What makes an idea too odd to sustain a children’s book? The answer: characteristics that make it, as Steven Heller explains, “so high concept or clever [it’s] deemed difficult for a child to enjoy.”
Year in Reading alum Angela Flournoy writes about Ralph Ellison’s Invisible Man for the National Book Foundation. “I return to Invisible Man often because it accomplishes so many things at once, but never at the sake of intelligent, moving storytelling.” Pair with our interview with Flournoy.
"People are deeply uncomfortable with the idea that the characters they love and regard as people, real people, were made up by someone, especially if that someone is a woman." Cassandra Clare, the author who began by writing fanfiction and went on to pen the wildly successful The Mortal Instruments series, talks about her work with Penelope Green.
The good people over at The Rumpus have added another fantastic essay to their Albums of Our Lives series. This week, it’s Jonathan Kime who gives The Cure’s crushing, overwhelmingly melancholic 1989 album Disintegration the track-by-track treatment. Earlier iterations included Sufjan Stevens and Jason Isbell.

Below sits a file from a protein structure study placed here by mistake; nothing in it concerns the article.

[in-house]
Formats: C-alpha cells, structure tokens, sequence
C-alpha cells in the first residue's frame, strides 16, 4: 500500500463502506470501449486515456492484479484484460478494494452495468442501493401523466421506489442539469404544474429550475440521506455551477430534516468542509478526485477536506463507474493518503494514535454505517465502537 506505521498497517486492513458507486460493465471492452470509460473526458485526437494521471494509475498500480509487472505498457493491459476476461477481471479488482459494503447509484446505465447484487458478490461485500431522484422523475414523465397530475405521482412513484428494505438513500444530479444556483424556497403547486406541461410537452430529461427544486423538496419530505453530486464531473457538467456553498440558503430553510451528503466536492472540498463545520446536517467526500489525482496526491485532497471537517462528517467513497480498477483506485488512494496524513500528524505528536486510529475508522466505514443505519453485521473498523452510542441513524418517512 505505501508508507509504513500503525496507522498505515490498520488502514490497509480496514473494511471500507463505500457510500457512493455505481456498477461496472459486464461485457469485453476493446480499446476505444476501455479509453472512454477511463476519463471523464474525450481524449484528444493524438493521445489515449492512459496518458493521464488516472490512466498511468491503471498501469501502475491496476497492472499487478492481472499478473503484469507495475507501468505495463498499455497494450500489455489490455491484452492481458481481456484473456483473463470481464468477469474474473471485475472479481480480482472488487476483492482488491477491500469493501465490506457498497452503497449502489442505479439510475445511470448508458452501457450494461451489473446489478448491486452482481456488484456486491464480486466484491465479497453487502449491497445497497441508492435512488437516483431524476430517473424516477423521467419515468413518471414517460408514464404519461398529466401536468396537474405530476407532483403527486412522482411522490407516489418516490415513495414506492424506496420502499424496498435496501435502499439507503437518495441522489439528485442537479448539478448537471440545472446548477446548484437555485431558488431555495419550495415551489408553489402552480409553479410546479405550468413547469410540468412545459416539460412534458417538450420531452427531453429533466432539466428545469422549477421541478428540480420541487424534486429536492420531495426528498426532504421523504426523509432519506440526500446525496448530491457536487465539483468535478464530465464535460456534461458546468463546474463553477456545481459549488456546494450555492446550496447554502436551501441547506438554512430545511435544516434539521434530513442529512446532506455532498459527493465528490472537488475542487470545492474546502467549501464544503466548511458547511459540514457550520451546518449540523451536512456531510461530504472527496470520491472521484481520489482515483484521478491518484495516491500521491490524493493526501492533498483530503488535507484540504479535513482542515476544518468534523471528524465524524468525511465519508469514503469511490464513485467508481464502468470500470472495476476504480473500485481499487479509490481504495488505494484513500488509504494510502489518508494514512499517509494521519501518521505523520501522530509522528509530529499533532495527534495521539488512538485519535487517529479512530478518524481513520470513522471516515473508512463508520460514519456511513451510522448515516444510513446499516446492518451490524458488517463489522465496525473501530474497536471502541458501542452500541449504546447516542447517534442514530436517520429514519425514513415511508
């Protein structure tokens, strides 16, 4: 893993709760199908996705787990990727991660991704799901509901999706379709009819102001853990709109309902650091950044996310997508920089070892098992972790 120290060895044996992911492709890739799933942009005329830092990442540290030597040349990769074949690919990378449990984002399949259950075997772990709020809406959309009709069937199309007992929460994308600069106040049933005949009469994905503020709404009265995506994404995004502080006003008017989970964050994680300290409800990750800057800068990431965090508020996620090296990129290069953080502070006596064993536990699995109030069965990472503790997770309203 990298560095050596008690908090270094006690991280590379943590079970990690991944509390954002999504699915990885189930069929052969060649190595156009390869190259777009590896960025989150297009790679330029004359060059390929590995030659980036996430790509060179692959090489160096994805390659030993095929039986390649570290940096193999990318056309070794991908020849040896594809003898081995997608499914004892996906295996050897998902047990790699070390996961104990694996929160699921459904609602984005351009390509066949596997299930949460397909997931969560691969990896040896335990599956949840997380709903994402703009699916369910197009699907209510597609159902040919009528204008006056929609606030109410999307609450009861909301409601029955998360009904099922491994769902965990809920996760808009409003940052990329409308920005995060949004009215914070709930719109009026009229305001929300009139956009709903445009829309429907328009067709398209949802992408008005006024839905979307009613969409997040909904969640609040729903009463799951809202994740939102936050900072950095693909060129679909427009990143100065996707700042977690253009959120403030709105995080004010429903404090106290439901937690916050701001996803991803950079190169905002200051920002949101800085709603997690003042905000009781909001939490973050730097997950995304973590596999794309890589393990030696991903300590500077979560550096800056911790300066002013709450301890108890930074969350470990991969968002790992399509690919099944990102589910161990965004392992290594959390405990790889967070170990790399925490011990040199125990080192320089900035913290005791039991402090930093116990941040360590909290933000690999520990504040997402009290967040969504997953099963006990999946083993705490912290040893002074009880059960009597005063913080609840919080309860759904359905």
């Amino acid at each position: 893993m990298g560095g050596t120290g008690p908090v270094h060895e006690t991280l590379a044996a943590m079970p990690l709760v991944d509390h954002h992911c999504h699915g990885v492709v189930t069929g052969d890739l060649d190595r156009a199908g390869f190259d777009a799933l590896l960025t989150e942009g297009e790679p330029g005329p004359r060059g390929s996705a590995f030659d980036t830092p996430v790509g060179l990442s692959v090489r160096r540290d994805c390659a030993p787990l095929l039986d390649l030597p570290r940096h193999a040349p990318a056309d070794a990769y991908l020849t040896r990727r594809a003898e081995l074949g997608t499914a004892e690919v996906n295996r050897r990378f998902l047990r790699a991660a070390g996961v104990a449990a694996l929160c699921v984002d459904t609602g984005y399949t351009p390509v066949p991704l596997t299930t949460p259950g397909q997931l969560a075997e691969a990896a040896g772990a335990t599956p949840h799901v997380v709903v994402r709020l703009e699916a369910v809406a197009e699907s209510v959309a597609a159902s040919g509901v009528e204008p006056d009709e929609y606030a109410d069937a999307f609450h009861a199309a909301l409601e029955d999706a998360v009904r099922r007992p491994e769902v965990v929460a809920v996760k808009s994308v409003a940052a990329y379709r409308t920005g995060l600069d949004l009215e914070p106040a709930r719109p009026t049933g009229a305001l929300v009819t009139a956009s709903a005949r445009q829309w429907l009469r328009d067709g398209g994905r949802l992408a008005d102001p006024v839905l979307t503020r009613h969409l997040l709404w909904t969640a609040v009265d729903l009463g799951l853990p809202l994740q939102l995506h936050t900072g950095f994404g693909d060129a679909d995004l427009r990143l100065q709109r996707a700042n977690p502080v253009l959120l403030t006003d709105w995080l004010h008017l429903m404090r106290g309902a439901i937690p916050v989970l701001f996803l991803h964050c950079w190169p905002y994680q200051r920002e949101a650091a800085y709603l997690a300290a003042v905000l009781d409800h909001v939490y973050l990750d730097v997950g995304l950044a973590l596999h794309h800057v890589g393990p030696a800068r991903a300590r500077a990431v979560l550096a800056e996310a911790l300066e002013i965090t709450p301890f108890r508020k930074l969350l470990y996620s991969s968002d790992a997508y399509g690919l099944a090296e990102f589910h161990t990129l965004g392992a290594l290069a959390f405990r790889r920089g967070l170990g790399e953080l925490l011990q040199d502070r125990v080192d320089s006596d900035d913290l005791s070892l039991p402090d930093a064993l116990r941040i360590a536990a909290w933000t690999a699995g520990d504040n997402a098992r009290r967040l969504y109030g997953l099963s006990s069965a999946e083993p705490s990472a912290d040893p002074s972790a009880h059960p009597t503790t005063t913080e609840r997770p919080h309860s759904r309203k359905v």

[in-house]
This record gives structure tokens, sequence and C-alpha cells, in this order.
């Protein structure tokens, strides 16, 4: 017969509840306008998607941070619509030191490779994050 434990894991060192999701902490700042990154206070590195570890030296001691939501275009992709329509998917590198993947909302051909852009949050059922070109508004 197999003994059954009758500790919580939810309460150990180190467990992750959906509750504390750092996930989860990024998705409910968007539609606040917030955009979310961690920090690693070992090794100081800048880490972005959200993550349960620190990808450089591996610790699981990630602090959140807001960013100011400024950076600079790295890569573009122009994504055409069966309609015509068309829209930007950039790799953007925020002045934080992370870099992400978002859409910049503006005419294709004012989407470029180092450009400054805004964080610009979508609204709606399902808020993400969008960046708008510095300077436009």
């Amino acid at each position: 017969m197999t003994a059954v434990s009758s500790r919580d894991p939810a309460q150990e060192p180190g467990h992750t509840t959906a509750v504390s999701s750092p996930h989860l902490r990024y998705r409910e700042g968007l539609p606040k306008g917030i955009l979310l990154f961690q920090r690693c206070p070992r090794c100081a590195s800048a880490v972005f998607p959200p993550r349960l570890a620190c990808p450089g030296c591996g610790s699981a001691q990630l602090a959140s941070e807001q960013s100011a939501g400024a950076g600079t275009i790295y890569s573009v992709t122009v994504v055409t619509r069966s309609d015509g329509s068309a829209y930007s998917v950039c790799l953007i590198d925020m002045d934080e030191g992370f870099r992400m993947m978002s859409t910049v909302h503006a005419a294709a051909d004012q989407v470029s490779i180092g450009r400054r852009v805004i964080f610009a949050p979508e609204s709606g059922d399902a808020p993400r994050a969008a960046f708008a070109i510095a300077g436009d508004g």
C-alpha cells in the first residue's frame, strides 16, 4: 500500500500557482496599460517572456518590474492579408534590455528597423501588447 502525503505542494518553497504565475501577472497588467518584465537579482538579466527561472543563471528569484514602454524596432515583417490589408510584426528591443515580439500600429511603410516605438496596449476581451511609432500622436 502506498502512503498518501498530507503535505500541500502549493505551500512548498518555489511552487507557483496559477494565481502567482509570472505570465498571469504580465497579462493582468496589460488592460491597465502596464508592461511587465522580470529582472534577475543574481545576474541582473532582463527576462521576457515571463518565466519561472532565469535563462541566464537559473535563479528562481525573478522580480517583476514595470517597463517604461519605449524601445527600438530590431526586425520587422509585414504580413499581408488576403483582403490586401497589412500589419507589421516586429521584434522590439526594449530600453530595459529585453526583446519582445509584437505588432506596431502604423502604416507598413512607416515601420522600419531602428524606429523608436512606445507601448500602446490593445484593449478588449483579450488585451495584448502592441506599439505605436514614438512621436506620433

Audio for over 10,000 events – including concerts, poetry readings, and public interviews – is being made available on the 92nd Street Y’s new digital archive. Among the treasures in the trove are readings by Tennessee Williams, Vladimir Nabokov, and Susan Sontag. (Thanks Andrew.)
We give up a book for many reasons: it was too long, the writing was dull, it was written by E.L. James. Goodreads has charted just when and why we abandon books. Catch-22 is the number one abandoned book. (Confession: I didn't finish it either.) Also, see our article on the pressures of finishing novels in the age of literary social media.